Wednesday, February 08, 2006

From these steaming entrails, I divine the future...

I've recently been doing a lot of experimentation with Ruby on Rails. Short summary: the hype is largely deserved. It's completely bad-ass, eliminates all kinds of redundant bullshit...and I'll probably never get to use it in my current job.

There are two major barriers in the way of adopting Rails where I work. One is that we have a proprietary Java-based platform that's been in development for almost four years. Pretty much everyone in the company uses it, all of our various systems expect to work with it, and it would be difficult to throw over for something else. That's a pretty typical issue with platform migration, though, and probably isn't too surprising to anybody.

The other, and in my opinion more significant issue, is that Rails seems to work best when a given developer can build both the database and the app code. This is tough to manage in a larger company. We currently have one team that does all database development. The benefit of this is that the DB is left to the specialists, who can enforce uniform schema quality and data interoperability between different apps. The drawback is that coordinating between the app teams and the DB team is difficult, and the DB team is consistently overworked; thus, it takes a long time to get anything done.

With Rails, though, most of the work involved in setting up a straightforward web app is the data modelling. If your data modelling is slow, then you've lost a lot of the benefit of using Rails, and you can't do a lot of the cool iterative stuff that you can do with it, because changes to schema take forever.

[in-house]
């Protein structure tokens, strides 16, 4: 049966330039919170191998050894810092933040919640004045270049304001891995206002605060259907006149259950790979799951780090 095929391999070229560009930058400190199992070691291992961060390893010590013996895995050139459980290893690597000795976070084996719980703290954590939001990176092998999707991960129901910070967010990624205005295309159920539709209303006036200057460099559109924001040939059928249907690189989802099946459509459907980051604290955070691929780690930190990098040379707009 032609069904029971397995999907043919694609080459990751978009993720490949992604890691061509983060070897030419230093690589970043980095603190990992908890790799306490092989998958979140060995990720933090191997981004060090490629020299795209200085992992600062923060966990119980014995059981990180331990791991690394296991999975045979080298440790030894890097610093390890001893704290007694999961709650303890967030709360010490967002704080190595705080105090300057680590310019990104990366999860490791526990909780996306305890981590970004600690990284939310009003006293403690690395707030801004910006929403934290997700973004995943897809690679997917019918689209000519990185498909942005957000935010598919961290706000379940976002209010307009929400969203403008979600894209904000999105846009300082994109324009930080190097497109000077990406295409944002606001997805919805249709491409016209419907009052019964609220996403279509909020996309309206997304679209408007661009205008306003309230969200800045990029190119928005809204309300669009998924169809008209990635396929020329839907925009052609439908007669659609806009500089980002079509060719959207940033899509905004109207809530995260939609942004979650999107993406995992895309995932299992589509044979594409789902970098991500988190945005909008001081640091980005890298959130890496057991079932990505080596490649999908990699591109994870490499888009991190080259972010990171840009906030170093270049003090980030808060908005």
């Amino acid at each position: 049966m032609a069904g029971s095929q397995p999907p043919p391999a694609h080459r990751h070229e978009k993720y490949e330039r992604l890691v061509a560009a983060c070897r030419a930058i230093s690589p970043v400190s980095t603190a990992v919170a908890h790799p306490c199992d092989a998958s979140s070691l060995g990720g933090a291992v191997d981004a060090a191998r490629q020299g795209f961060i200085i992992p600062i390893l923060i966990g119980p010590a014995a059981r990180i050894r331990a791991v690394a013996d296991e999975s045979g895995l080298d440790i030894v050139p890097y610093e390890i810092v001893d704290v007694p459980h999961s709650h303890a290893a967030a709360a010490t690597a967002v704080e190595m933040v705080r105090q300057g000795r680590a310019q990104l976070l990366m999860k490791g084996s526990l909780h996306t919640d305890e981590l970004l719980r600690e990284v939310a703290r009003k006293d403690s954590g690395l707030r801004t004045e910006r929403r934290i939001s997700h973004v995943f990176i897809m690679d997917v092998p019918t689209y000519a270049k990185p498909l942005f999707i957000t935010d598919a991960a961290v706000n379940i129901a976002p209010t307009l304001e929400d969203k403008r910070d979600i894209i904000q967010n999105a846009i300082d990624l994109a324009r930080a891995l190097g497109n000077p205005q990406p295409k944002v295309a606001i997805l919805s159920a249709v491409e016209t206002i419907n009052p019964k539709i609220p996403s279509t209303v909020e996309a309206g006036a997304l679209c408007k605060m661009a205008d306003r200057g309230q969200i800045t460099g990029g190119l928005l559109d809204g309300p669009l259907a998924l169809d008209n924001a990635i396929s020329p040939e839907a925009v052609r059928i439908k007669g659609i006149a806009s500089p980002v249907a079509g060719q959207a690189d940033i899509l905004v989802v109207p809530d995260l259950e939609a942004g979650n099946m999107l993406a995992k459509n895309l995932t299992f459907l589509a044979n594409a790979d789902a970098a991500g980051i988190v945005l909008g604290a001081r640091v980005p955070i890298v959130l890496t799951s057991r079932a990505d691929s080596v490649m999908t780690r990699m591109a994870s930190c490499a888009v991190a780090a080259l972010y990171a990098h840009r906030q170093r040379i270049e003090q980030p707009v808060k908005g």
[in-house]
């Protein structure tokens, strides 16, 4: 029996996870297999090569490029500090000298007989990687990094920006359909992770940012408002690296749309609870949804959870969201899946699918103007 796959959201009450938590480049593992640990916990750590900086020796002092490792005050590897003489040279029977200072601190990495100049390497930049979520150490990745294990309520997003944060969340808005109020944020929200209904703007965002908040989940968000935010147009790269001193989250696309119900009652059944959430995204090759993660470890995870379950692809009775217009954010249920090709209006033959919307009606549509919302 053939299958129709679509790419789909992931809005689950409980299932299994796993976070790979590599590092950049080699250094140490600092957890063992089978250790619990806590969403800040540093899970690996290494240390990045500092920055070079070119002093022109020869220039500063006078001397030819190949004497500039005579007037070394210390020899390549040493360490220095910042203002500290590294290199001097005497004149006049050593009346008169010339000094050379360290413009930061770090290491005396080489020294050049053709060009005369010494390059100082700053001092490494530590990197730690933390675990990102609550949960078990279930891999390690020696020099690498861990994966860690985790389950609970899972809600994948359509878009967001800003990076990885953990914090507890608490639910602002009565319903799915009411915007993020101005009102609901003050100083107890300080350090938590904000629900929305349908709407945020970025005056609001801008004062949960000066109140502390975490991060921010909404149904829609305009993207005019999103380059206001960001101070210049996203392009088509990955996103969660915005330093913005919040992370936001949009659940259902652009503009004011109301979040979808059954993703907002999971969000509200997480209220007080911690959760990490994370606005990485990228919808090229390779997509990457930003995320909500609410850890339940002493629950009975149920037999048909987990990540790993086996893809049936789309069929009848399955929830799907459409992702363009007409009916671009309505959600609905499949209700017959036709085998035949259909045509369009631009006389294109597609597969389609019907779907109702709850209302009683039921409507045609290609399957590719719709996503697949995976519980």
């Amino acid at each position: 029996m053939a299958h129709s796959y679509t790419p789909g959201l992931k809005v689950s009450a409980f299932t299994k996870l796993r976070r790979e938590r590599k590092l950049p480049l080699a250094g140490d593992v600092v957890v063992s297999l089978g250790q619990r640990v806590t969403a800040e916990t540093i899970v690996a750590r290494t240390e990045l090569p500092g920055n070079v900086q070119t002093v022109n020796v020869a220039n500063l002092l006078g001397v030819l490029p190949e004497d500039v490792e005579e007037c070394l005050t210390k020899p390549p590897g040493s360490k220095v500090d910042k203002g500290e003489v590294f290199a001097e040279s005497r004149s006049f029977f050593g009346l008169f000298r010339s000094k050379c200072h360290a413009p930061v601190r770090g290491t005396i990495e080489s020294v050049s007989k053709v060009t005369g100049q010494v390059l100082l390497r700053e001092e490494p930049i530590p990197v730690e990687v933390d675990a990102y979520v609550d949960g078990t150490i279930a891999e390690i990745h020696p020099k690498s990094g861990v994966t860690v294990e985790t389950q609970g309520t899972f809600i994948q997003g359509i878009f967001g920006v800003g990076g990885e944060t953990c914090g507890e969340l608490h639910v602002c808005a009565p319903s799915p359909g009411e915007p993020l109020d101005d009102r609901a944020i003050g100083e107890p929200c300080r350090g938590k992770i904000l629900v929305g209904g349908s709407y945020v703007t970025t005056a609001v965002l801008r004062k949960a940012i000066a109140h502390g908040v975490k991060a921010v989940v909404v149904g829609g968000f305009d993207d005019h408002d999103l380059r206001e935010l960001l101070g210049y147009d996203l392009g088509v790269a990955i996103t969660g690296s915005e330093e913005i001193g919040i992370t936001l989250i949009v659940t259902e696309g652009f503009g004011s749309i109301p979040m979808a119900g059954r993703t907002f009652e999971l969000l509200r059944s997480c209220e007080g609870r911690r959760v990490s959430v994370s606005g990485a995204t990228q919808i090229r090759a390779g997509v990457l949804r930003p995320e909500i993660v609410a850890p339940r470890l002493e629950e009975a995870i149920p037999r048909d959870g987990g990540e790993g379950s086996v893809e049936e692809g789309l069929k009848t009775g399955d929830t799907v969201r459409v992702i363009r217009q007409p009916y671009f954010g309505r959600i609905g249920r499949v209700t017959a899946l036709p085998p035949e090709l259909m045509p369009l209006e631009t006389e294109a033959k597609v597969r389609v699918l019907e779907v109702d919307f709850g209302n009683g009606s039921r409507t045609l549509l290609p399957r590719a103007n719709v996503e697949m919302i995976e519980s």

Thus, I think the more significant barrier to Rails adoption in large companies is a structural one. Anyone who's worked in a corporation knows that, continual reorgs notwithstanding, it's damn near impossible to change the structure of power and responsibility. There are just too many vested interests, and too many people playing politics.

Anyway, I think I've given up on the dream for now. I've been thinking a lot about what this means for Rails' uptake, though. I think you'll see this division-of-labor issue block Rails from making a lot of inroads in "the enterprise." On the other hand, it will encourage a lot of adoption in small startups. Small, nimble companies will become even more nimble using it, but large, slow companies will not be able to derive much advantage from Rails.

On a broad scale, this increases the ability of small, nimble companies to compete against the juggernauts, and that's pretty cool. What happens, though, as the non-failed Rails startups continue along?

Do they just not grow? I'm no biz guy, but I assume you're never going to be able to take a company public if you don't expect to grow.

Or do they get huge and stick with Rails? Presumably then they start running into division-of-labor and data reusability issues. They get clumsy and execution suffers, and they've thus obviated a lot of the value of Rails.

Or do they get huge, switch to Java, and watch all of their founding developers quit because everything's such a pain in the ass now?

There's another possibility to consider. It's possible that the "convention over configuration" philosophy might work just fine on a grand scale. If all the teams in a company are building their models to work with Rails, then they should work with all of the other teams' apps as well. Maybe the secret is just to assign responsibility for a given model to one team. Other teams could even make changes to that model, but the owning team would have release authority...

In that case, large companies could benefit greatly from Rails, but only those companies that started with Rails when they were small. Big companies have too much existing data that doesn't fit into the nice clean Rails conventions, and aren't likely to reorganize to the point that they could devolve responsibility for data to the various app teams.

Anyway, food for thought.


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